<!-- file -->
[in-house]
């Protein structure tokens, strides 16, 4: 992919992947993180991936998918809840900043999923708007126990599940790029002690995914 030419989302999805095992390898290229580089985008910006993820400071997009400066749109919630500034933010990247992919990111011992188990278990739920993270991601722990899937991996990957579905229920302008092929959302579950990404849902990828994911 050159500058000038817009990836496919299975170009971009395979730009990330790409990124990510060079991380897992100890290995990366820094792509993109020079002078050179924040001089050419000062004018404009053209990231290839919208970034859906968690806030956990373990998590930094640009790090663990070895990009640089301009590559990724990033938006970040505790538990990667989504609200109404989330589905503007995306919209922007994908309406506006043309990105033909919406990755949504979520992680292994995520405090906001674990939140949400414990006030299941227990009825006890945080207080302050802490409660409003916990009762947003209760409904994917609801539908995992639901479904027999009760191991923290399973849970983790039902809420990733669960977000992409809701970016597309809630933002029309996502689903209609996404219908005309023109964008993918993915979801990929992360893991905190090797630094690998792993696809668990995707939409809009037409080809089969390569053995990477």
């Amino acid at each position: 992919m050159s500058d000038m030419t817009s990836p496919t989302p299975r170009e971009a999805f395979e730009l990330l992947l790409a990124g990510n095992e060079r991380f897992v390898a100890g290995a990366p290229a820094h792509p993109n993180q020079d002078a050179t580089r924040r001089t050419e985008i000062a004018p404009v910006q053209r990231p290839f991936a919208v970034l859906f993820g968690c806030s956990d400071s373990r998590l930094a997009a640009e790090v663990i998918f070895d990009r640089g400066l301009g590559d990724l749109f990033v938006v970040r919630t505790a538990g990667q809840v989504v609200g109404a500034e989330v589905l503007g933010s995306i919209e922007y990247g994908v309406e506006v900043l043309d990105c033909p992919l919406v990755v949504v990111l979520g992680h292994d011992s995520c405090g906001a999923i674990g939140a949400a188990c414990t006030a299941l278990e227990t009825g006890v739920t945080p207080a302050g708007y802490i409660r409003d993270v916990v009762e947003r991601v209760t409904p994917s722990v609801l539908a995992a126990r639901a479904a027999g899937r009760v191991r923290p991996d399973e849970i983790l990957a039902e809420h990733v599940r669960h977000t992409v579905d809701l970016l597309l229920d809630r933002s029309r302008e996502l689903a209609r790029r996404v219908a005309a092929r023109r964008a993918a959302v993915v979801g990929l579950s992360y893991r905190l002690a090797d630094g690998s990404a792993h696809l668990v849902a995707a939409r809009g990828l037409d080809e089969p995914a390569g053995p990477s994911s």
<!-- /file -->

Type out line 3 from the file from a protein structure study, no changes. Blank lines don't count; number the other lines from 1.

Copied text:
């Amino acid at each position: 992919m050159s500058d000038m030419t817009s990836p496919t989302p299975r170009e971009a999805f395979e730009l990330l992947l790409a990124g990510n095992e060079r991380f897992v390898a100890g290995a990366p290229a820094h792509p993109n993180q020079d002078a050179t580089r924040r001089t050419e985008i000062a004018p404009v910006q053209r990231p290839f991936a919208v970034l859906f993820g968690c806030s956990d400071s373990r998590l930094a997009a640009e790090v663990i998918f070895d990009r640089g400066l301009g590559d990724l749109f990033v938006v970040r919630t505790a538990g990667q809840v989504v609200g109404a500034e989330v589905l503007g933010s995306i919209e922007y990247g994908v309406e506006v900043l043309d990105c033909p992919l919406v990755v949504v990111l979520g992680h292994d011992s995520c405090g906001a999923i674990g939140a949400a188990c414990t006030a299941l278990e227990t009825g006890v739920t945080p207080a302050g708007y802490i409660r409003d993270v916990v009762e947003r991601v209760t409904p994917s722990v609801l539908a995992a126990r639901a479904a027999g899937r009760v191991r923290p991996d399973e849970i983790l990957a039902e809420h990733v599940r669960h977000t992409v579905d809701l970016l597309l229920d809630r933002s029309r302008e996502l689903a209609r790029r996404v219908a005309a092929r023109r964008a993918a959302v993915v979801g990929l579950s992360y893991r905190l002690a090797d630094g690998s990404a792993h696809l668990v849902a995707a939409r809009g990828l037409d080809e089969p995914a390569g053995p990477s994911s």